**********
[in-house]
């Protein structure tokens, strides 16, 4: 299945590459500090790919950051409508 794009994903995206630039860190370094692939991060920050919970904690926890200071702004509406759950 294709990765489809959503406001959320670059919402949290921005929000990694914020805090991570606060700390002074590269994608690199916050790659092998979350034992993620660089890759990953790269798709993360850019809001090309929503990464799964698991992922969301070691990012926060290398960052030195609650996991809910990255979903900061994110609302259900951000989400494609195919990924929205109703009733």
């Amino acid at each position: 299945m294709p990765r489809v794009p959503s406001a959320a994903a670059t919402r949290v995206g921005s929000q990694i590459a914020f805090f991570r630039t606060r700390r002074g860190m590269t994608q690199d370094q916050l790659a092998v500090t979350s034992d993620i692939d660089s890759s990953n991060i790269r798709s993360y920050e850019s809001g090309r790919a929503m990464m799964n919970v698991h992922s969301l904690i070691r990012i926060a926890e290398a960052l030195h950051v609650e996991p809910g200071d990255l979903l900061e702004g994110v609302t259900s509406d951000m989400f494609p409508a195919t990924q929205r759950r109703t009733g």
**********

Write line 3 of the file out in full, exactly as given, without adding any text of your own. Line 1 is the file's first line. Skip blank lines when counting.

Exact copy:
């Amino acid at each position: 299945m294709p990765r489809v794009p959503s406001a959320a994903a670059t919402r949290v995206g921005s929000q990694i590459a914020f805090f991570r630039t606060r700390r002074g860190m590269t994608q690199d370094q916050l790659a092998v500090t979350s034992d993620i692939d660089s890759s990953n991060i790269r798709s993360y920050e850019s809001g090309r790919a929503m990464m799964n919970v698991h992922s969301l904690i070691r990012i926060a926890e290398a960052l030195h950051v609650e996991p809910g200071d990255l979903l900061e702004g994110v609302t259900s509406d951000m989400f494609p409508a195919t990924q929205r759950r109703t009733g």